Good News for Building Energy Retrofits

Good News for Building Energy Retrofits

The U.S. construction industry needs all the good news it can get.Three years after the start of the economic downturn, conditions remain bleak. As reported in a new study by the American Institute of Architects [PDF], construction spending in the U.S. has declined by 27 percent since 2008, an economic loss of close to $300 billion. (An additional $470 billion in construction-related spending also has been lost.) Private construction projects have been particularly hard hit, declining by more than a third, while public construction is down roughly 10 percent.

The construction industry has been adversely affected by tightened financing conditions, AIA reports. As of mid-2011, the volume of outstanding construction and development loans was down by 15 percent from December 2010, and stood at less than half the volume outstanding at the close of 2008.

A poll of AIA's members indicates that about 21 percent of construction projects are stalled due to financing problems, versus 11 percent in 2008. About half the stalled projects are comparatively small, valued at $5 million or less, and 85 percent are under $25 million. Many of the stalled projects are slated for green certification (26.5 percent) and slightly over a third are renovations.

Against this discouraging backdrop, any good news is welcome. The following developments have cheered me as we enter the holiday season:

1. On December 2, President Obama announced the results of his Better Buildings Initiative. The President has issued a Presidential Memorandum directing federal agencies to enter into at least $2 billion in energy savings performance contracts over the next 2 years. The cost of the contracts, which will finance energy retrofits for federal buildings, will be recouped by energy savings. On top of that commitment, 60 private organizations have pledged almost $2 billion in capital for energy retrofits in the business sector.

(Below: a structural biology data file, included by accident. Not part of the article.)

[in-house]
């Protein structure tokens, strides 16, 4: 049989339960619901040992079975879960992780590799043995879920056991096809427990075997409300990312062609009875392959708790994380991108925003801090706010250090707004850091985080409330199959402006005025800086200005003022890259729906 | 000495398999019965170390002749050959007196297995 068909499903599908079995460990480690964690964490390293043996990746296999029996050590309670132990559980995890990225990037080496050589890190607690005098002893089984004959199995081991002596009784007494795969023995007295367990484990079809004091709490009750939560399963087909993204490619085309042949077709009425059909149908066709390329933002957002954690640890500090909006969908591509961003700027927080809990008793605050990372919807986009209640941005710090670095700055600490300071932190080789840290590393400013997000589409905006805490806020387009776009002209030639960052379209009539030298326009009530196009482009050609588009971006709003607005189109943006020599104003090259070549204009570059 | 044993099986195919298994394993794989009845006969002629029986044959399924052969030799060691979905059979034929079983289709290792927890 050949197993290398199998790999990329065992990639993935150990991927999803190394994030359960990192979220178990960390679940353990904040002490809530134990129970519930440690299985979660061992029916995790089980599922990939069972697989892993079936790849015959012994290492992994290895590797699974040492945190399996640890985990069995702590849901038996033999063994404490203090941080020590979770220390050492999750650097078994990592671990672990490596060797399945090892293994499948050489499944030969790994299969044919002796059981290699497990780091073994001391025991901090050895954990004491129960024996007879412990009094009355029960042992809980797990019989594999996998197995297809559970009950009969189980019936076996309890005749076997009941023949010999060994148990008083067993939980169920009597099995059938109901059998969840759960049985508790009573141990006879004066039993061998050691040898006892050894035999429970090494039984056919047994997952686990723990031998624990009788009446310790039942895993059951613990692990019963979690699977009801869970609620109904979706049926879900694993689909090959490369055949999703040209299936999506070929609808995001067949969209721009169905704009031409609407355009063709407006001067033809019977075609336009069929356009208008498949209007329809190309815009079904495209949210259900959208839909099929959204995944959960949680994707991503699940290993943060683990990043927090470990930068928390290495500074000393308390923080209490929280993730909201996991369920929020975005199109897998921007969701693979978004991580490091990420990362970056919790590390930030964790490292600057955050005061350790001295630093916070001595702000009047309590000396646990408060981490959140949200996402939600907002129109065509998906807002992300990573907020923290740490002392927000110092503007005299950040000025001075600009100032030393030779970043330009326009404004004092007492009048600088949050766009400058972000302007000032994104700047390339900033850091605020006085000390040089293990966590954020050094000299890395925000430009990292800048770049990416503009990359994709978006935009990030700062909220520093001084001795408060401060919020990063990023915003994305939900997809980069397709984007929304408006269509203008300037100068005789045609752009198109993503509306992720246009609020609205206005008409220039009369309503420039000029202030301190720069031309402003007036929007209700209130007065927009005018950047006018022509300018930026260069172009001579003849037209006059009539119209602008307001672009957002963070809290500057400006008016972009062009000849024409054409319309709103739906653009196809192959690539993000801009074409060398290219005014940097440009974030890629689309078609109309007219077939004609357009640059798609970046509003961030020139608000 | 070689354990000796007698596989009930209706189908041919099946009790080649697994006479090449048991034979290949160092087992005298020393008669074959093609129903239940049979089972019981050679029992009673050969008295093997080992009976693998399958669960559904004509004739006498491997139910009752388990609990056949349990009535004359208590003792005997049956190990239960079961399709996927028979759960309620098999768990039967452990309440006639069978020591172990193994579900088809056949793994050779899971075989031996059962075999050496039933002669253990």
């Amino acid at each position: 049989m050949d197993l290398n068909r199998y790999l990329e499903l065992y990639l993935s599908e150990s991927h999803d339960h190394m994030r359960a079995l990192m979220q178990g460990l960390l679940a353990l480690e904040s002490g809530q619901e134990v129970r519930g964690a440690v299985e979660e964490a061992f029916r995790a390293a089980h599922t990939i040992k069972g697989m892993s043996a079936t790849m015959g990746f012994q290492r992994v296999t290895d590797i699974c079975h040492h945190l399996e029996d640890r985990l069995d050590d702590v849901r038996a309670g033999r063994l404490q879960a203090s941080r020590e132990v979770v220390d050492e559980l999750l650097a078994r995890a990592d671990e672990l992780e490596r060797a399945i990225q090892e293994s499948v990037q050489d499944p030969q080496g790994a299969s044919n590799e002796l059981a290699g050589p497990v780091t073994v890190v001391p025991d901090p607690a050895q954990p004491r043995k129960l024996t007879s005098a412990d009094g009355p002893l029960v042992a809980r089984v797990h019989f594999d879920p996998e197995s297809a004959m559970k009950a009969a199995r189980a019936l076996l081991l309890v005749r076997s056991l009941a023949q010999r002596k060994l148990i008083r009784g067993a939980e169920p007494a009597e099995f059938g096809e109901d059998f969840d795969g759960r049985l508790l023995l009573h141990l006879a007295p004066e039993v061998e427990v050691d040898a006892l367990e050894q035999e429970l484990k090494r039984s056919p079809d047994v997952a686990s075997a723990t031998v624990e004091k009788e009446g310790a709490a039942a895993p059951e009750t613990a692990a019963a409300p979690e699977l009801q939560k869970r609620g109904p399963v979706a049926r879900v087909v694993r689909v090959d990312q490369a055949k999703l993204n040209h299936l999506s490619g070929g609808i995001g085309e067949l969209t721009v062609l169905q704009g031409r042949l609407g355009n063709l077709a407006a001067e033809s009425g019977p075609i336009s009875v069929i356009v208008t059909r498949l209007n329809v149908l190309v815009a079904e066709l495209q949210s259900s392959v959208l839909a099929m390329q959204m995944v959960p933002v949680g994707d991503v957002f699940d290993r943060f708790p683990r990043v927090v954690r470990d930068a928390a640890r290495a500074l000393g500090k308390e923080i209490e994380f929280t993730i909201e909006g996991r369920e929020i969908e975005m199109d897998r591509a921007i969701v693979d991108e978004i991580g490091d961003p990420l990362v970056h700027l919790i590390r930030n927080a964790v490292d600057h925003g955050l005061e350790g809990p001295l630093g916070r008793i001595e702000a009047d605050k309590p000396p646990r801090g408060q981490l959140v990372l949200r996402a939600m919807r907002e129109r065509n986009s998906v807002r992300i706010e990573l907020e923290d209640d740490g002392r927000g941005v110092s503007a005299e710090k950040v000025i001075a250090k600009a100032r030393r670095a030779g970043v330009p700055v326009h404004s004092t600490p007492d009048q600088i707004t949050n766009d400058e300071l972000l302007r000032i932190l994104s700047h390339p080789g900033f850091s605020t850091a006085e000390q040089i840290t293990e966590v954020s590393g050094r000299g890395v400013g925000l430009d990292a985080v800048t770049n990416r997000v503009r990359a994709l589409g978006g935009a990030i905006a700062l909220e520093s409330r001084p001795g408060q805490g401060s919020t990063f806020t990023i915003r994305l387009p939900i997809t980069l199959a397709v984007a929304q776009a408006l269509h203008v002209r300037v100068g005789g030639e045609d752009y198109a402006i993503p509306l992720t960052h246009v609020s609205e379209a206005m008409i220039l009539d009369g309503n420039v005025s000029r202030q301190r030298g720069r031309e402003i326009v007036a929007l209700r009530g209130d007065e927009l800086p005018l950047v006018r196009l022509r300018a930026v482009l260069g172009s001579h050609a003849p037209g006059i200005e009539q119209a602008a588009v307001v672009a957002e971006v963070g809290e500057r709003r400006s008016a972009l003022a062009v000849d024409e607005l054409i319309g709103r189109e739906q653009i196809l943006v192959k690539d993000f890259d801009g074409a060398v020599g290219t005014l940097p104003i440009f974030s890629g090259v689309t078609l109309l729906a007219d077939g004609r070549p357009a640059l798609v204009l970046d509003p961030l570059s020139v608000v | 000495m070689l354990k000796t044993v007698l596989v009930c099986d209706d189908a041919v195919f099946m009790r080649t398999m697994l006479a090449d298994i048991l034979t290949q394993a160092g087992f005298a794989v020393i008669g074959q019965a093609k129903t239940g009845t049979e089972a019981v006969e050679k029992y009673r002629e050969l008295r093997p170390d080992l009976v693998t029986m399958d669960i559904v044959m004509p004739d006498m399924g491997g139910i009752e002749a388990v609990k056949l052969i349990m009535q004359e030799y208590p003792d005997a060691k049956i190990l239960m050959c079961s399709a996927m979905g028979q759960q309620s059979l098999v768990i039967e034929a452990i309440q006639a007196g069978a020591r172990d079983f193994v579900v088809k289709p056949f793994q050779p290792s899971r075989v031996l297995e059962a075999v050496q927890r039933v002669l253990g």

Some of these projects may have happened in any case and the $4 billion volume is only a small fraction of U.S. construction spending lost since 2008. But the Better Buildings Initiative has put a much-needed focus on building energy retrofits as a vehicle for job creation and economic growth.

2. A $2 billion statewide PACE (property-assessed clean energy) program in Florida is being readied for operation in mid-2012, backed by a significant court decision validating the use of special tax assessments to back bonds financing commercial and residential energy retrofit loans. According to the court, PACE assessments are a valid use of government taxing authority. (A 2011 report of the Environmental Finance Advisory Board of the U.S Environmental Protection Agency, whose expert committee I chaired, makes the same point.)

The Florida ruling, binding on private lenders and government mortgage finance entities, including Fannie Mae and Freddie Mac, also prevents a financial institution from declaring a default or accelerating a loan because the property owner has participated in the Florida PACE program.

Construction financing alternatives such as the federal Better Buildings Initiative and Florida's PACE program are much-needed first steps to correct the U.S. construction financing shortfall. Even better, the payback and return data from such programs should serve as a template to help lenders develop new building energy retrofit finance platforms on a national scale.

Building construction photo via Shutterstock.